Ospreay went up top and went for a shooting star press, but Kenta put his knees up. Kenta applied a crossface. Ospreay struggled and eventually reached the ropes to break it. Kenta hit a Psycho Knee for a near fall. Kenta lowered his knee pad and made the throat slash gesture. Kenta went for the GTS, but Ospreay countered into a pin for a two count. Ospreay threw a kick to the head and followed up with an OsCutter for a near fall. Ospreay made the throat slash gesture and went for the Storm Breaker, but Kenta avoided it. Ospreay avoided a Kenta kick and then caught him with one of his own. Ospreay drilled Kenta with an elbow to the back of the head. Ospreay hit the Storm Breaker and scored the clean pin.
Will Ospreay defeated Kenta in an A-Block tournament match.
After the match, Ospreay bowed to Kenta, who got up and shook hands and patted Ospreay on the stomach before leaving the ring. The broadcast team agreed that they would like to see the match again…
Powell’s POV: A very good match with some legit mystery and suspense over who would score the pin. I thought they might go with Kenta to set him up as a challenger for the IWGP Jr. Heavyweight Championship. Instead, Kenta’s losing ways continues following his hot start. That said, Kenta had the majority of the offense and the match was entertaining enough that they could easily go back to Ospreay vs. Kenta in a title match at some point.
8. Kota Ibushi vs. Zack Sabre Jr. in an A-Block tournament match. Kelly noted that Sabre was eliminated from the tournament, but he could play spoiler as he did last year when he defeated Tetsuya Naito on the final night of block play to eliminate him from the tournament. Kelly also played up Ibushi’s ankle injury. Kelly said an Ibushi loss in this match and an Okada win in the main event would give Okada the block. Sabre teased a clean rope break early, then threw a kick at the bad ankle, but Ibushi saw it coming and ended up getting the better of an exchange. Sabre came back quickly and went to work on Ibushi’s injured left ankle.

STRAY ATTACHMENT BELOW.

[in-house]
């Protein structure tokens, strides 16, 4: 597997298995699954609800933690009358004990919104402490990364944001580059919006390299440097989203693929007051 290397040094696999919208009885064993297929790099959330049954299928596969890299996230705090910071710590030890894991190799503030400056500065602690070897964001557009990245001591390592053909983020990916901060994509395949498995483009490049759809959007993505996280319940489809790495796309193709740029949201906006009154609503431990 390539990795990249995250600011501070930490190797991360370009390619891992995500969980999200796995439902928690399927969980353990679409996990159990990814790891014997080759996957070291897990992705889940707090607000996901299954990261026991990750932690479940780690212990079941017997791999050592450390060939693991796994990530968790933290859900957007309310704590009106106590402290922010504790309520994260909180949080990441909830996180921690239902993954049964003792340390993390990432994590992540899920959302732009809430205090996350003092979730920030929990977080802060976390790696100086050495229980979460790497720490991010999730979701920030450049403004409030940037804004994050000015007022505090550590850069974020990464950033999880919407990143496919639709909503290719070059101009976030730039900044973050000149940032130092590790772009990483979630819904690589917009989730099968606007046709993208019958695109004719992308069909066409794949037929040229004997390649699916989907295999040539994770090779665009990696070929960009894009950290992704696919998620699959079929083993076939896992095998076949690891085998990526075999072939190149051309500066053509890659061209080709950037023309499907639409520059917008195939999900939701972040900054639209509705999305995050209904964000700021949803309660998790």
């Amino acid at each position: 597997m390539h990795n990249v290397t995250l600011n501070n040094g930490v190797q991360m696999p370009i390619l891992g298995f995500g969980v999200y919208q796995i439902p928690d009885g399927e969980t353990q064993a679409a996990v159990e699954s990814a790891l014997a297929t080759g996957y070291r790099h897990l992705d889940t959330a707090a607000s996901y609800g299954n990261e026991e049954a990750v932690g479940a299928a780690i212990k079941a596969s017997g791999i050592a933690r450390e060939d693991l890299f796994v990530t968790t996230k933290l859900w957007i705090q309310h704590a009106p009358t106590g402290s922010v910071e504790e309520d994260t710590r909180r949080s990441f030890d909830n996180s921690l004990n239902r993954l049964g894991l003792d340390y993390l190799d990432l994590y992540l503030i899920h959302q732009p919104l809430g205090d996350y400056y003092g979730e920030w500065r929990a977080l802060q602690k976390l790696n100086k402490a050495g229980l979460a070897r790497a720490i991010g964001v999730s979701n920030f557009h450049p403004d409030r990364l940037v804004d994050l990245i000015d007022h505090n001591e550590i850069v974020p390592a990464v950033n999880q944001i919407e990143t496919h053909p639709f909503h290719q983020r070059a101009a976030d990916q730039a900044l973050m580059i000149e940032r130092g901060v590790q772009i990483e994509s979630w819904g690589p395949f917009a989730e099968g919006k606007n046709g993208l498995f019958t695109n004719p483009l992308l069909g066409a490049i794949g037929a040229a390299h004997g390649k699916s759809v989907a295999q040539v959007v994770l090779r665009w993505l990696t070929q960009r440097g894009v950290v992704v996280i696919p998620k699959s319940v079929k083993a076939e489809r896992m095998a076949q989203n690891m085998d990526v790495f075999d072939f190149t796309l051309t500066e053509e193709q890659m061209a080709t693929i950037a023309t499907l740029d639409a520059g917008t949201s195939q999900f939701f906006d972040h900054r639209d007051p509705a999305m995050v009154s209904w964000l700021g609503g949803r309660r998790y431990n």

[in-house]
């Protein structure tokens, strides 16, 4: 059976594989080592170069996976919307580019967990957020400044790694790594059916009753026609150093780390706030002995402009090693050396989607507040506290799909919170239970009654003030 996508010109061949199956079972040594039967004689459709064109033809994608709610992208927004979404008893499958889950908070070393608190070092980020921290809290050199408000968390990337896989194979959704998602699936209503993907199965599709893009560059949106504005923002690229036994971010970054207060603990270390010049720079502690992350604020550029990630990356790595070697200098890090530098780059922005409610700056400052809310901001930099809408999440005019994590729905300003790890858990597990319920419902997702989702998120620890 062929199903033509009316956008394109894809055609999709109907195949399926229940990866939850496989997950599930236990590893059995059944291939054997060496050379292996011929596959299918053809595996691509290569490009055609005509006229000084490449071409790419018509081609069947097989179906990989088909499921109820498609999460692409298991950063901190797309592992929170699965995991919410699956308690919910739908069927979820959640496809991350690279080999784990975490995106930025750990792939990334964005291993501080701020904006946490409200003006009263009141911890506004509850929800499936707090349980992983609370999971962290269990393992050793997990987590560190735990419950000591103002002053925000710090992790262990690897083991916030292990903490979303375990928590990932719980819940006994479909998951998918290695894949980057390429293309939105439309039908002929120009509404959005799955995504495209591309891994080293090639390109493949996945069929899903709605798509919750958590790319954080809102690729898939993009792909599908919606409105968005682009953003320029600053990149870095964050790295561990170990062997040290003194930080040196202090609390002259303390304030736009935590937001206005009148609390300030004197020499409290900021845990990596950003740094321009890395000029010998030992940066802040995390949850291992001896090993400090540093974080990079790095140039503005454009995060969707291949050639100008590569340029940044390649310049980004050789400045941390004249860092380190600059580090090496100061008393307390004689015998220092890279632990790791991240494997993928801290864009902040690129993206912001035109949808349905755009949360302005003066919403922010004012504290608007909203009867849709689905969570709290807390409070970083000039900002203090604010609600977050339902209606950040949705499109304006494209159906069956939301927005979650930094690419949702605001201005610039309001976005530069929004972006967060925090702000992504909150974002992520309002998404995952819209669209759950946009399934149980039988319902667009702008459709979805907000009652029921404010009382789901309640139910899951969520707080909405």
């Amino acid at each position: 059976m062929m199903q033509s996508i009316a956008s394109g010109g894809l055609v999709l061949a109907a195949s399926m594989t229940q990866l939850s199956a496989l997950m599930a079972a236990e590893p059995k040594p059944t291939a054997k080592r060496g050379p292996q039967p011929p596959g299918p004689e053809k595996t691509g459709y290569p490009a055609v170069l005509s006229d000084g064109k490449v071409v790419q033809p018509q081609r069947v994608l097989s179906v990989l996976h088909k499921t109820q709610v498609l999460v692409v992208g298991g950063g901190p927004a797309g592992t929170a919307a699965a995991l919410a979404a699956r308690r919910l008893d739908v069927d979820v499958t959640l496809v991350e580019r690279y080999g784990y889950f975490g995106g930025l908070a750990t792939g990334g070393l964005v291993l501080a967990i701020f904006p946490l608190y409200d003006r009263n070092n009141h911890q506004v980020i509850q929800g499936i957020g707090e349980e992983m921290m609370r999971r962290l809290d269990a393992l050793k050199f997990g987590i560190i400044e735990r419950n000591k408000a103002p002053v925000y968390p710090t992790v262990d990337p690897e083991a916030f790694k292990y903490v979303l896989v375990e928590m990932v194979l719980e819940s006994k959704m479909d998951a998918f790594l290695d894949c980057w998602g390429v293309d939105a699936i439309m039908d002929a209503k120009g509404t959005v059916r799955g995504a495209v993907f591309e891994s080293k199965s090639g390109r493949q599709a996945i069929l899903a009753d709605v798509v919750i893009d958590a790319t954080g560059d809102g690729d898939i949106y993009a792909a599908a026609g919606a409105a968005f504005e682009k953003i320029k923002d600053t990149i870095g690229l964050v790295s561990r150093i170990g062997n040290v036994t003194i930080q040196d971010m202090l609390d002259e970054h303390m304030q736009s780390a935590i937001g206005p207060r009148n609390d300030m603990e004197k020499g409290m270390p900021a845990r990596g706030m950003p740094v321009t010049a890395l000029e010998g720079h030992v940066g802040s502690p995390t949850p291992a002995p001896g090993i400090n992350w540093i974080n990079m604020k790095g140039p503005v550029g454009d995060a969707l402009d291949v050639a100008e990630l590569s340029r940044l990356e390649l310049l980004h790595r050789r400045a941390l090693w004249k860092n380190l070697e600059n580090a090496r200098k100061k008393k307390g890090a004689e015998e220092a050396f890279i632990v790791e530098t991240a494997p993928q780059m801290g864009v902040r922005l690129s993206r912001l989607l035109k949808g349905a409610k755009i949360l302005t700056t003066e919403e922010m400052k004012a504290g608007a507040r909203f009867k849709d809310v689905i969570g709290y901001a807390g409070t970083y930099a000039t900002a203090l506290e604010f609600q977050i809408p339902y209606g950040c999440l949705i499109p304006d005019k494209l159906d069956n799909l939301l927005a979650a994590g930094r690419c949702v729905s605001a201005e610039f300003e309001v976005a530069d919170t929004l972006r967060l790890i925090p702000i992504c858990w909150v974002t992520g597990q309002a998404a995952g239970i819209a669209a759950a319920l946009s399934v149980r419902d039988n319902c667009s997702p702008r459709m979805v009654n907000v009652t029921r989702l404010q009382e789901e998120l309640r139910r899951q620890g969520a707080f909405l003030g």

Later, Ibushi performed a powerslam and quickly went to the ropes, but Sabre dropkicked his leg out from under him and then worked over the bad ankle in the ropes. Ibushi came back with a series of strikes and then performed a backflip into double knees into the abdomen of Sabre, which led to a two count. Sabre came right back with an STF and various holds that he switched into before Ibushi stood up to break it. Ibushi blasted Sabre with a lariat around the 10:00 mark. The wrestlers jockeyed for position and Ibushi got the better of it with a suplex into a bridge for a two count. Kelly noted that Ibushi was only able to use one leg while performing the move. Ibushi performed a Last Ride powerbomb for another two count. Ibushi clutched his ankle, then set up for the kamigoye, but Sabre avoided it and rolled Ibushi into a calf crusher. Ibushi reached the ropes to break the hold.
Sabre threw some kicks at Ibushi, who caught his leg. Sabre continued to throw light strikes until Ibushi knocked him down with a palm strike. Ibushi went for a bomaye (Kinshasa), but Sabre moved and Ibushi crashed into the corner. Sabre tried three different rollups for good near falls. Sabre slapped Ibushi, who dropped him with a kick. Ibushi performed the bomaye for a two count. Ibushi drilled Sabre with a kamigoye knee and then pinned him clean…
Kota Ibushi defeated Zack Sabre Jr. in an A-Block tournament match.